Social & Search ‘Buy’ buttons, and what SMEs can learn about Mobile Commerce

Despite the fact that most of us have been addicted to our smartphones for the last five or six years, not many companies have truly perfected the art of getting consumers to actually buy things on their mobile device. Few have truly cracked the concept of Mobile Commerce. Most of us shop online at least some of the time, but while we tend to search a lot on our mobiles, when it comes time to actually opening our virtual wallets and parting with our cash, consumers have shown time and time again a preference for taking to a desktop to complete the purchase.

This could be because it’s a pain in the ass filling out payment information on a small screen, or it could be due to a psychological pre-disposition from a consumer behavior point of view. Either way, online retailers haven’t been helping themselves by generally having pretty crappy e-commerce set-ups on their site. Things are improving all the time though, and in the last year alone we have seen many of the biggest players in the space starting to lead the way in encouraging, and facilitating, mobile shopping.

google purchases

Just last week Google announced a new feature called ‘Purchases’ which adds a BUY button to mobile search ads so that users are prompted to make a purchase there and then. This takes you to a product page hosted by Google where you can find out more information about the product and complete the purchase using your stored payment information while the order fulfillment is carried out by the merchant as per usual.

Facebook and Twitter have also been using similar BUY buttons in their product ads on mobile over the last year, with both Instagram and Pinterest following suit over the last couple of months too. It’s clear that this is quickly becoming a standard feature across most of the big tech platforms’ advertising offerings but of course this means that to take advantage of these features, you have to be running ads with Google AdWords, Facebook etc. in the first place. It is essentially just another way to increase the direct impact of an ad to encourage impulse purchases.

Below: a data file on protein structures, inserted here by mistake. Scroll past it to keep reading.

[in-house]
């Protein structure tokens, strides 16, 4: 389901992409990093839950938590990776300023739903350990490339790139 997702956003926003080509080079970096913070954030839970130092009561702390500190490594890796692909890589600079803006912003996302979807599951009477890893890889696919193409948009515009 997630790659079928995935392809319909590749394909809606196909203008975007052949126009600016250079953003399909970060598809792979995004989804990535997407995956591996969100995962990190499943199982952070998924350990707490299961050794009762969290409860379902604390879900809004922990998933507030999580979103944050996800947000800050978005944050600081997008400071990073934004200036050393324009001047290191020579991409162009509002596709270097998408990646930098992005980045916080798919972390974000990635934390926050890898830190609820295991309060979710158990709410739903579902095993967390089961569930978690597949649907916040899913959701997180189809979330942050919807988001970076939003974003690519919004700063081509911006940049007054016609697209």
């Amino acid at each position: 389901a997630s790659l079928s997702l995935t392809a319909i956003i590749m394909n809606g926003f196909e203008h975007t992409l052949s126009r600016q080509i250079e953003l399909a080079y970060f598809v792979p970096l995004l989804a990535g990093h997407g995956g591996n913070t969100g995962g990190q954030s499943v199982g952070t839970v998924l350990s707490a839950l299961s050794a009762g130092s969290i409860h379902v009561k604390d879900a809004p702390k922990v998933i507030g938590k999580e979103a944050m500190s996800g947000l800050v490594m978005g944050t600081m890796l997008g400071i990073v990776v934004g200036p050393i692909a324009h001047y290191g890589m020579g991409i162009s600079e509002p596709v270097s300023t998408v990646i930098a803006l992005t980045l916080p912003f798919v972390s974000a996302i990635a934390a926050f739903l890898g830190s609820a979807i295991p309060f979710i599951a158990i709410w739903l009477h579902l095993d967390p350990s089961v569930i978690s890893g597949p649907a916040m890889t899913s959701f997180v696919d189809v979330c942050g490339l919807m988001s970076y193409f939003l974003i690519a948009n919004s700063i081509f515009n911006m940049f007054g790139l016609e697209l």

The main aim of these features is to reduce the friction of making a purchase on a mobile device when engaging with Search and Social, but I think there is a more important lesson to take for smaller companies with regards to their own online sales experience. It’s all well and good optimizing an ad on a digital platform for selling on a smartphone, but if the buying process on your own mobile website isn’t up to the same standard, than you are putting your company at a disadvantage. Many brands today put a lot of effort into digital and social media marketing, and that’s great, but it’s not much use if you lose the sale at the final hurdle by having a terrible mobile e-Commerce process.

Don’t rely on the big tech companies to convert your sales for you. Invest in a decent mobile e-Commerce experience.